The Paris Agreement

At the United Nation’s 21st annual Conference of the Parties (COP), held in Paris from 30 November to 11 December 2015, 196 countries reached a historic consensus known as the Paris Agreement. The resulting document sets out a global framework for reducing emissions and limiting the impacts of climate change.

A legally binding, universal agreement

The Paris Agreement is a legally binding and universal agreement. It aims to limit the world’s rise in average temperature to “well below 2 degrees Celsius above preindustrial levels" and pursue "efforts to limit the temperature increase to 1.5 degrees Celsius.”

The text represents the consensus of the 196 nations at the COP21 conference and aims to enable governments, organisations, and citizens to combat climate change effectively, boosting the transition towards low-carbon economies and societies. To achieve this, the agreement focuses on efforts to reduce greenhouse gas emissions and improve society’s ability to adapt to climate change. On 22 April 2016, 174 countries signed the agreement in New York City.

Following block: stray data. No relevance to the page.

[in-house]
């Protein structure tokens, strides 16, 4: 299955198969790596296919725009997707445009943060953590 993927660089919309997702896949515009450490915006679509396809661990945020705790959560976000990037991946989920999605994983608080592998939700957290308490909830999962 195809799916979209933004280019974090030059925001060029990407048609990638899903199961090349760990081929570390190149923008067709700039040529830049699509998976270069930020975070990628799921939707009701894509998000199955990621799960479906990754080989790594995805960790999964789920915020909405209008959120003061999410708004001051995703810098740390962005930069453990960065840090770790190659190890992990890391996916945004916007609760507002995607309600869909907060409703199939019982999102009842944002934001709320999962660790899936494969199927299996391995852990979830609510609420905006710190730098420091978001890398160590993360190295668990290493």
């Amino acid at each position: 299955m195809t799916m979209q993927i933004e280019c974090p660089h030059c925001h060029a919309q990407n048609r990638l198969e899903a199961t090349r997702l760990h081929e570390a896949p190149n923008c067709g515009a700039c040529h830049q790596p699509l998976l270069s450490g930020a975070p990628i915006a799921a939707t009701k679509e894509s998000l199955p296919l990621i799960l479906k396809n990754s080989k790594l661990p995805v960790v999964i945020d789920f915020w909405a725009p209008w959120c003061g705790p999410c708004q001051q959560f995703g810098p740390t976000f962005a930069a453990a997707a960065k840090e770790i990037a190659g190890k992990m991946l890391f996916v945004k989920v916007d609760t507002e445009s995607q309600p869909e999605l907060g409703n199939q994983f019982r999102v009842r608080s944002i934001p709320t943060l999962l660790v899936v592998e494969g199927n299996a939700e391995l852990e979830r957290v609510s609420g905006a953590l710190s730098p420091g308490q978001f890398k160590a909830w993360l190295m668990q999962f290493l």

Renewable energy

The Paris Agreement makes renewable energy the preferred source of energy for countries to reach their climate goals.

Companies can also contribute to achieving global targets by embracing renewable energy, whether it's through reducing their carbon footprint, generating new renewable energy, or simply consuming renewable energy.

What is the Conference of the Parties (COP)?

At the Rio Earth Summit in 1992, UN member states created the United Nations Framework Convention on Climate Change (UNFCCC) was established. The framework is tasked with stabilising greenhouse gas emissions and avoiding further interference with the climate system.

The Conference of the Parties (COP) is the chief decision-making body of UNFCCC. The first COP took place three years after the establishment of the Convention in 1995 to review the framework implemented in Rio. At COP3, the Kyoto Protocol was adopted. During COP 11, the Montreal Action Plan was produced, while COP15 in Copenhagen yielded the basis for emission reduction pledges. 

COP continues to be of paramount importance in shaping global policies for combating global warming.

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